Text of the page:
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The Butterfly Hatch

Literary Experience in the Quest for Wisdom: Uncanonically Seating H.D

Richard Vytniorgu is a Midlands3Cities Fellow and teaches English at the University of Leicester. Between 2014–17 he was a Midlands3Cities–AHRC PhD candidate at De Montfort University, where he has also taught literary theory. He has published on personalism, modernism, and literary theory in Modern Language Review, Humanities, and Educational Journal of Living Theories. He is an Associate Fellow of the Higher Education Academy, and is currently on the editorial board for Peer English.


Some of H.D.’s most oft-quoted lines have to do with the meaning and value of words; they are conditioned to hatch butterflies. Yet rather than seeking merely to understand how H.D. represented the meaning and value of words, this volume uses ‘the butterfly hatch’ as a metaphor for thinking more broadly about the capacity of literary experience to hatch transformed persons – ‘butterflies’ in quest of wisdom in university English studies. Dislodging H.D. from her usual modernist context, this book positions her as a thinker and reads her autobiographical prose and recently published work of the 1940s for its ability to offer new insights into such pertinent and interconnected areas as literary contexts, imagination, and personal and social transformation.

H.D. has, in her own words, always been 'uncanonically seated', resistant to rigid classification; the texture of her work celebrates internal, existential resonances that evidence the emergence of personality. The author capitalizes on this facet of H.D.’s work and uncanonically seats her in conversation with the neglected literary theorist, Louise Rosenblatt (1904–2005), whose transactional contribution uniquely fuses critical theory, politics, philosophy, and educational vision.

This book synthesizes the work of H.D. and Rosenblatt to create an emergent personalist theory of literary experience in the quest for wisdom, crystallizing links between philosophical anthropology, aesthetics, pedagogy, and the politics of human relations. Benefiting from access to unpublished material housed at Columbia, New York, and Yale universities, Vytniorgu combines analysis and theorizing to offer a significant, pedagogically-inflected intervention in literary studies, arguing that university English studies must incorporate critical and pedagogical vantages which open a window on wisdom as well as knowledge.


Hardback ISBN: 978-1-84519-937-1
Hardback Price: £50.00 / $69.95
Release Date: December 2018
   
Page Extent / Format: 200 pp. 229 x 152 mm
Illustrated: No
   

 



List of Illustrations

Acknowledgements

Preface

Introduction

An Uncanonical Direction
Humanism and Personalism: A Philosophical Inroad
Pathways to Wisdom
Intersecting Contemporary Theories
The Butterfly Hatch

One

Foregrounding Individual Experience
Being and Freedom in Paint it Today
The Rationale for the Transactional Theory of Experience
Personal Contexts
The Student’s Experience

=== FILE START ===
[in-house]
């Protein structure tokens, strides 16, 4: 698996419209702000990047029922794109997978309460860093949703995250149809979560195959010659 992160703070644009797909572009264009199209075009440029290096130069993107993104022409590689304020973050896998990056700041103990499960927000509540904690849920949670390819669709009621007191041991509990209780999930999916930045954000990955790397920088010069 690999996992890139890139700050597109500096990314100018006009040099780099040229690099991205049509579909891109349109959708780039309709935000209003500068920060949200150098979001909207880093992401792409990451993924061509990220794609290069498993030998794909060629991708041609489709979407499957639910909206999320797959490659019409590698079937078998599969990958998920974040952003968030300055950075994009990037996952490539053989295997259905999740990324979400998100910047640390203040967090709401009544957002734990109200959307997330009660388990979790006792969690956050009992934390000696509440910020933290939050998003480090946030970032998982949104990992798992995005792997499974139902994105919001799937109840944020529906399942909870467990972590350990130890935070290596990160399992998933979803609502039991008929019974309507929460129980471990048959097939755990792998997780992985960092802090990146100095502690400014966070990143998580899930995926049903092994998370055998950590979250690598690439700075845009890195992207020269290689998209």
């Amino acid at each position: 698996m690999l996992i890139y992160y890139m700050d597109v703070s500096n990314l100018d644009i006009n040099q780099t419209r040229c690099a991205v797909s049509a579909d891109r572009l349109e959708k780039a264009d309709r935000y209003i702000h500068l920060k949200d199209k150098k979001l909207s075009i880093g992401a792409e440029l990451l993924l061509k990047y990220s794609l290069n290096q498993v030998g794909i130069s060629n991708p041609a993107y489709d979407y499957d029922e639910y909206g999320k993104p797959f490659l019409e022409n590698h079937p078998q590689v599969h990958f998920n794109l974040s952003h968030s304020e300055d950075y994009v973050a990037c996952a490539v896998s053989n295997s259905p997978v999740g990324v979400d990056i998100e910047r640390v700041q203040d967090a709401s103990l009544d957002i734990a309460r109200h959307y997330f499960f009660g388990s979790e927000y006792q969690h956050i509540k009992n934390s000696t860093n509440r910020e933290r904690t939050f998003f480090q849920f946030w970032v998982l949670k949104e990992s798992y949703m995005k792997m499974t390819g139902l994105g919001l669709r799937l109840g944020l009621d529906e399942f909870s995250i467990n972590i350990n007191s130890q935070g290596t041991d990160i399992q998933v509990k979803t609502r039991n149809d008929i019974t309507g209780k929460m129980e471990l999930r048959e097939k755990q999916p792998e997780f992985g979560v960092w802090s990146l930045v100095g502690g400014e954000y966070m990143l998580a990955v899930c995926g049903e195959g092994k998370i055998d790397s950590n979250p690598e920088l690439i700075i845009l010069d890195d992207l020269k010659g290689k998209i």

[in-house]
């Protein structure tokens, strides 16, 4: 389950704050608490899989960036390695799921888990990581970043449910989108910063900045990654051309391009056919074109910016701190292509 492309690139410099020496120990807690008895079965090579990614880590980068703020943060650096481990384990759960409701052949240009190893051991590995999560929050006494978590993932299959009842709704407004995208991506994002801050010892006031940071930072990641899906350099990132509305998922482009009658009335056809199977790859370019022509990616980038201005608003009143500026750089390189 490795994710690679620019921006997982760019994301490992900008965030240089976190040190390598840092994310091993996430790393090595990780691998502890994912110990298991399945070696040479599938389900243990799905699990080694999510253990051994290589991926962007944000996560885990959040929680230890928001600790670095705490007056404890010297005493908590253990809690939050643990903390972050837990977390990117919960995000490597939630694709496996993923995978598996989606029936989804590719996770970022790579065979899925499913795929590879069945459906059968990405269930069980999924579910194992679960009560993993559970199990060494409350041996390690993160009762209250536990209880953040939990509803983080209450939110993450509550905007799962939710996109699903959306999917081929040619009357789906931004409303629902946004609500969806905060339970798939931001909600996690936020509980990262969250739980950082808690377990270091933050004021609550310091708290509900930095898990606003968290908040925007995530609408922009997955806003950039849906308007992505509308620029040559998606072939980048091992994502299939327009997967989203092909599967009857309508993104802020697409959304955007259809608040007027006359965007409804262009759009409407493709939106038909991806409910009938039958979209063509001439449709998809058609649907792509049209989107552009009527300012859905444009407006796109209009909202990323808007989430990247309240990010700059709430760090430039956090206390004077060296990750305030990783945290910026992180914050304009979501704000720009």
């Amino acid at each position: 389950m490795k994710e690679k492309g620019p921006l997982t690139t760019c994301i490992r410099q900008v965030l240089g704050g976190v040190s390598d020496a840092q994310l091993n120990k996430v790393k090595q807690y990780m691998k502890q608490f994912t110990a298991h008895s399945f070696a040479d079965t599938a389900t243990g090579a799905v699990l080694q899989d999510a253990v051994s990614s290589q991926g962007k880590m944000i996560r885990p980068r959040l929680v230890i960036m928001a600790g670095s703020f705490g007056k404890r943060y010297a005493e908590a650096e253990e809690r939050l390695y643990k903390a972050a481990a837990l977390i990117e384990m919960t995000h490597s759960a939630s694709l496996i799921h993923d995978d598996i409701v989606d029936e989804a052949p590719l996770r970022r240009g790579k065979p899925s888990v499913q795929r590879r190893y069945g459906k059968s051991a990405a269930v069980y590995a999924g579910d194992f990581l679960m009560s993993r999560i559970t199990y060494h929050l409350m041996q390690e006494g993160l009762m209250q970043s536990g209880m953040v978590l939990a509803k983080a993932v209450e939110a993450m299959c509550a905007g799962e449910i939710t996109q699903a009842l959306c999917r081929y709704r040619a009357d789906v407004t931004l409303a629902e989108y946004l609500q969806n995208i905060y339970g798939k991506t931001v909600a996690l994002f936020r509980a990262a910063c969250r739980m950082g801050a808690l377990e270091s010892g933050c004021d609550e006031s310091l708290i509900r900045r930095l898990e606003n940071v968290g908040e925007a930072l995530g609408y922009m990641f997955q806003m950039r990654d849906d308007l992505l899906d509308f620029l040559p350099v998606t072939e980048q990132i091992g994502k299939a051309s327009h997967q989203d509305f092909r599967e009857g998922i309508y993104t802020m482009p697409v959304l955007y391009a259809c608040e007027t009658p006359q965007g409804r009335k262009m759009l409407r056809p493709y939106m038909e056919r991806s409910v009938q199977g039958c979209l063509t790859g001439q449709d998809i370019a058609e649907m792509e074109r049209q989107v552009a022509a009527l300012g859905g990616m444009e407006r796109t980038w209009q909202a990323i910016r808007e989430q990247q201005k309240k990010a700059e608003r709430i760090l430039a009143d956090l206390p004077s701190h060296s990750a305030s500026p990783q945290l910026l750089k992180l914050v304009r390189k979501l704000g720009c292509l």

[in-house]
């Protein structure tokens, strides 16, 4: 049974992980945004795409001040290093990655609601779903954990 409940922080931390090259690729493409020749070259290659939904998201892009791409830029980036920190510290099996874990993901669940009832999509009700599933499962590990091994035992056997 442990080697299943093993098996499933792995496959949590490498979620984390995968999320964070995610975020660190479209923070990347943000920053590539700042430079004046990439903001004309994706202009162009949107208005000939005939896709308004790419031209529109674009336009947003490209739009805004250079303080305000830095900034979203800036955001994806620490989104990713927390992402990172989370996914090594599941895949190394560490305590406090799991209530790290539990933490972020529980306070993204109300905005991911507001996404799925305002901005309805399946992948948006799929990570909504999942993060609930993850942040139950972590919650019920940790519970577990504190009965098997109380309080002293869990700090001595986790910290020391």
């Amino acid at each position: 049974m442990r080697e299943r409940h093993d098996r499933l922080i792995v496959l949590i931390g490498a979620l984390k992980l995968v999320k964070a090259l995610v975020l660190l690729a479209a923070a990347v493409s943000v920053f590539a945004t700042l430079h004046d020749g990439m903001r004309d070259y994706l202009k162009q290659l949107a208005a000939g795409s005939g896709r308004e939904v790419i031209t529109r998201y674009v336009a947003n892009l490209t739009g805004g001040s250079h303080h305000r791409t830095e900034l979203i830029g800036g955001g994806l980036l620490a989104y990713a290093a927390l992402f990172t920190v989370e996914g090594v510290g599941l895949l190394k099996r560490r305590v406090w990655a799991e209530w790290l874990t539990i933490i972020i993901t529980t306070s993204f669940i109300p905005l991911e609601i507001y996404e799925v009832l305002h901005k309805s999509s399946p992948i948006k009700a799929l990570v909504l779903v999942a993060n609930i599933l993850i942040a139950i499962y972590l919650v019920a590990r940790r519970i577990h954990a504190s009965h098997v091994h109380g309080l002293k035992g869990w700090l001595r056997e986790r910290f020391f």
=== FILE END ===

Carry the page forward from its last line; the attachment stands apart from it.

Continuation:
Two

Personalizing Literary Experience
Aesthetic Reading, Associational Thinking, and Literary Contexts
Associational Consciousness in The Sword Went Out to Sea
Veering Round in The Mystery

Three

The Palimpsest of Imagination
Literary Imagination: Romantic and Cognitive Perspectives
Palimpsestuous Consciousness and ‘The Greek Boy’

Four

The Role of the Literatus
New Vistas: The Responsibility of the Literatus
Carrying and Spinning in The Walls Do Not Fall: The Activity of the Literatus

Five

Wisdom in the University
Feeling Like a Knowledge Worker
From Knowledge to Wisdom: Nicholas Maxwell’s Cri de Cœur

Six

Personalities in Quest
Learning Transformative Languages
Hatching an Existential Self: H.D. in Quest

Conclusion

Literary Studies and (Re)vivification

Glossary
Notes
Bibliography
Index


Vytniorgu throws down the gauntlet. Assailing the current top-down, information-dispensing approaches to reading in university English studies, he ingeniously has the creative writings of HD dialogue with the theoretical work of Louise Rosenblatt, to fashion dramatic alternatives.
Gordon M. Pradl, Professor Emeritus, New York University

This book addresses several profound questions. Why do we read? Can literature develop wisdom? What do we mean by ‘education’? Articulating complex ideas with refreshing clarity, Vytniorgu’s study makes original contributions to the fields of modernist literary studies, philosophy, and pedagogical theory, in the process developing a timely case for the humanities and extending the boundaries of literary studies.
Sarah Parker, Lecturer in English, Loughborough University

The book is a brilliant and urgent call for new interventions in both the study and teaching of literature. Vytniorgu, whose indebtedness to the theory and practice of Louise Rosenblatt is everywhere evident, promises readers greater self-knowledge and enhanced understanding of some of the central existential issues of life. The book upends most established approaches to both the study and teaching of literature, especially those that remove the person from readings of texts and ignore crucial concepts such as wisdom. The Butterfly Hatch is an indispensible work, therefore, for educators, students, and nonprofessional readers interested in learning about themselves and the world from their encounters with literature.
Elizabeth A. Flynn, Professor Emerita, Michigan Tech University


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